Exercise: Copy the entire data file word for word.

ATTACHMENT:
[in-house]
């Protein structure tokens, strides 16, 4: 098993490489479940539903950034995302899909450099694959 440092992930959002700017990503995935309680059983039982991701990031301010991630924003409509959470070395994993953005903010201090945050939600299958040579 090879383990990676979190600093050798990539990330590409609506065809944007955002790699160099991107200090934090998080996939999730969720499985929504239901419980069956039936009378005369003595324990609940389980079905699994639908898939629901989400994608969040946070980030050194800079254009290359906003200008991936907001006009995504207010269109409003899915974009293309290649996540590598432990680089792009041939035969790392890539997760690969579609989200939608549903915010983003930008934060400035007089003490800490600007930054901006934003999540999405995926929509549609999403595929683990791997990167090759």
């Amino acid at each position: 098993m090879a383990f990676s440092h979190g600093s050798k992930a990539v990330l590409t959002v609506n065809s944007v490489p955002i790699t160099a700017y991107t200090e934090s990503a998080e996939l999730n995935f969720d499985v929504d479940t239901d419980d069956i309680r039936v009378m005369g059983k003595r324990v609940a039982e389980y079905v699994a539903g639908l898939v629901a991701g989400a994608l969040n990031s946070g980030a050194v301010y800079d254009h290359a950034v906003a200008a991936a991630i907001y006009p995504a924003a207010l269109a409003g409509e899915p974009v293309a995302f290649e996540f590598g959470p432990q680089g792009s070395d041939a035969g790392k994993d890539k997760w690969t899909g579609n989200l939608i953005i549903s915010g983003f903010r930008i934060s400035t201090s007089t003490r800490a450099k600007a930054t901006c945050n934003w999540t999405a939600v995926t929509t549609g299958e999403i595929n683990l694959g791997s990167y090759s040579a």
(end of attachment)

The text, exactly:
[in-house]
């Protein structure tokens, strides 16, 4: 098993490489479940539903950034995302899909450099694959 440092992930959002700017990503995935309680059983039982991701990031301010991630924003409509959470070395994993953005903010201090945050939600299958040579 090879383990990676979190600093050798990539990330590409609506065809944007955002790699160099991107200090934090998080996939999730969720499985929504239901419980069956039936009378005369003595324990609940389980079905699994639908898939629901989400994608969040946070980030050194800079254009290359906003200008991936907001006009995504207010269109409003899915974009293309290649996540590598432990680089792009041939035969790392890539997760690969579609989200939608549903915010983003930008934060400035007089003490800490600007930054901006934003999540999405995926929509549609999403595929683990791997990167090759």
């Amino acid at each position: 098993m090879a383990f990676s440092h979190g600093s050798k992930a990539v990330l590409t959002v609506n065809s944007v490489p955002i790699t160099a700017y991107t200090e934090s990503a998080e996939l999730n995935f969720d499985v929504d479940t239901d419980d069956i309680r039936v009378m005369g059983k003595r324990v609940a039982e389980y079905v699994a539903g639908l898939v629901a991701g989400a994608l969040n990031s946070g980030a050194v301010y800079d254009h290359a950034v906003a200008a991936a991630i907001y006009p995504a924003a207010l269109a409003g409509e899915p974009v293309a995302f290649e996540f590598g959470p432990q680089g792009s070395d041939a035969g790392k994993d890539k997760w690969t899909g579609n989200l939608i953005i549903s915010g983003f903010r930008i934060s400035t201090s007089t003490r800490a450099k600007a930054t901006c945050n934003w999540t999405a939600v995926t929509t549609g299958e999403i595929n683990l694959g791997s990167y090759s040579a």